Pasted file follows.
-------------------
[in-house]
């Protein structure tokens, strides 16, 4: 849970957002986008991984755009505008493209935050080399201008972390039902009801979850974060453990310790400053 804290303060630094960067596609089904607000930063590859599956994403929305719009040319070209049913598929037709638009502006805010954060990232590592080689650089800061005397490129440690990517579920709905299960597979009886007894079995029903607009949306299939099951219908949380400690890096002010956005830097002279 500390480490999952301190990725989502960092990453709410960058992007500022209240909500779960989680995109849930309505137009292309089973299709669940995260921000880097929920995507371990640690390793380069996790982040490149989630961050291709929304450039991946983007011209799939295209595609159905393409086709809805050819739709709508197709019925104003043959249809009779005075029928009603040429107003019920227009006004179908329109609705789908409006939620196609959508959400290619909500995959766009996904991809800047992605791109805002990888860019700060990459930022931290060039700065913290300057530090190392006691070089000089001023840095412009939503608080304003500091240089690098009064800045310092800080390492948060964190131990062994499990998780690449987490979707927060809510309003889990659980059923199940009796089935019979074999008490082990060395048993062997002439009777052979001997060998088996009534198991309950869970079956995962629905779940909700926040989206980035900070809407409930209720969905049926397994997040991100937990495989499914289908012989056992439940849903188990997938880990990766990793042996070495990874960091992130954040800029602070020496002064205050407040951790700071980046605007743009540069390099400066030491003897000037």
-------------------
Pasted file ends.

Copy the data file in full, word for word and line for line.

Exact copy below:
[in-house]
């Protein structure tokens, strides 16, 4: 849970957002986008991984755009505008493209935050080399201008972390039902009801979850974060453990310790400053 804290303060630094960067596609089904607000930063590859599956994403929305719009040319070209049913598929037709638009502006805010954060990232590592080689650089800061005397490129440690990517579920709905299960597979009886007894079995029903607009949306299939099951219908949380400690890096002010956005830097002279 500390480490999952301190990725989502960092990453709410960058992007500022209240909500779960989680995109849930309505137009292309089973299709669940995260921000880097929920995507371990640690390793380069996790982040490149989630961050291709929304450039991946983007011209799939295209595609159905393409086709809805050819739709709508197709019925104003043959249809009779005075029928009603040429107003019920227009006004179908329109609705789908409006939620196609959508959400290619909500995959766009996904991809800047992605791109805002990888860019700060990459930022931290060039700065913290300057530090190392006691070089000089001023840095412009939503608080304003500091240089690098009064800045310092800080390492948060964190131990062994499990998780690449987490979707927060809510309003889990659980059923199940009796089935019979074999008490082990060395048993062997002439009777052979001997060998088996009534198991309950869970079956995962629905779940909700926040989206980035900070809407409930209720969905049926397994997040991100937990495989499914289908012989056992439940849903188990997938880990990766990793042996070495990874960091992130954040800029602070020496002064205050407040951790700071980046605007743009540069390099400066030491003897000037």